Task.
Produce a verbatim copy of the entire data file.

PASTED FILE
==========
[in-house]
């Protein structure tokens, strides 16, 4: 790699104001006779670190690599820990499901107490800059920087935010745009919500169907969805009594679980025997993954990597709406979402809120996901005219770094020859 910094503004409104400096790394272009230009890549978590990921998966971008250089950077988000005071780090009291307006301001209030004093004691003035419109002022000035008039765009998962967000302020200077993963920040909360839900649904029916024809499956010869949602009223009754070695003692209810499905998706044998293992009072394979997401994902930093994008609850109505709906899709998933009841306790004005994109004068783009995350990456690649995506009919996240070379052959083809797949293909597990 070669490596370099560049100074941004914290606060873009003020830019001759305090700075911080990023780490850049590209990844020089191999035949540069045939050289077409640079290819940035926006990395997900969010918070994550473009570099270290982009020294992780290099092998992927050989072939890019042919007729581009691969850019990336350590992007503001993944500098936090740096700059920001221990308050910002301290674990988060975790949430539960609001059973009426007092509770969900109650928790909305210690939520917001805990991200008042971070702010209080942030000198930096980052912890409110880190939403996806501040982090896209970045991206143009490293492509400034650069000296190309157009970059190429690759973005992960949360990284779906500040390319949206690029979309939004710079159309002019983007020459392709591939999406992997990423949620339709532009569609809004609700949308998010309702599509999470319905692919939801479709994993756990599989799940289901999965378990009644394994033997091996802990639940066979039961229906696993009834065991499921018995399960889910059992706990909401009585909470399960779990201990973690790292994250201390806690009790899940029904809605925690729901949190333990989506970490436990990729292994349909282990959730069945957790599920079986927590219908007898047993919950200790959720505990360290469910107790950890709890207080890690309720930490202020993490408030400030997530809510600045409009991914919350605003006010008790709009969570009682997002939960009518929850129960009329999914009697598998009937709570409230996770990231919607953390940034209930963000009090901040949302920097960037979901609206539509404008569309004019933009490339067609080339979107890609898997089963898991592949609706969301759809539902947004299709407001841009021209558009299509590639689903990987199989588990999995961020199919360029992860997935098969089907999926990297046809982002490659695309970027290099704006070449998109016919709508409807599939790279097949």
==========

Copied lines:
[in-house]
């Protein structure tokens, strides 16, 4: 790699104001006779670190690599820990499901107490800059920087935010745009919500169907969805009594679980025997993954990597709406979402809120996901005219770094020859 910094503004409104400096790394272009230009890549978590990921998966971008250089950077988000005071780090009291307006301001209030004093004691003035419109002022000035008039765009998962967000302020200077993963920040909360839900649904029916024809499956010869949602009223009754070695003692209810499905998706044998293992009072394979997401994902930093994008609850109505709906899709998933009841306790004005994109004068783009995350990456690649995506009919996240070379052959083809797949293909597990 070669490596370099560049100074941004914290606060873009003020830019001759305090700075911080990023780490850049590209990844020089191999035949540069045939050289077409640079290819940035926006990395997900969010918070994550473009570099270290982009020294992780290099092998992927050989072939890019042919007729581009691969850019990336350590992007503001993944500098936090740096700059920001221990308050910002301290674990988060975790949430539960609001059973009426007092509770969900109650928790909305210690939520917001805990991200008042971070702010209080942030000198930096980052912890409110880190939403996806501040982090896209970045991206143009490293492509400034650069000296190309157009970059190429690759973005992960949360990284779906500040390319949206690029979309939004710079159309002019983007020459392709591939999406992997990423949620339709532009569609809004609700949308998010309702599509999470319905692919939801479709994993756990599989799940289901999965378990009644394994033997091996802990639940066979039961229906696993009834065991499921018995399960889910059992706990909401009585909470399960779990201990973690790292994250201390806690009790899940029904809605925690729901949190333990989506970490436990990729292994349909282990959730069945957790599920079986927590219908007898047993919950200790959720505990360290469910107790950890709890207080890690309720930490202020993490408030400030997530809510600045409009991914919350605003006010008790709009969570009682997002939960009518929850129960009329999914009697598998009937709570409230996770990231919607953390940034209930963000009090901040949302920097960037979901609206539509404008569309004019933009490339067609080339979107890609898997089963898991592949609706969301759809539902947004299709407001841009021209558009299509590639689903990987199989588990999995961020199919360029992860997935098969089907999926990297046809982002490659695309970027290099704006070449998109016919709508409807599939790279097949």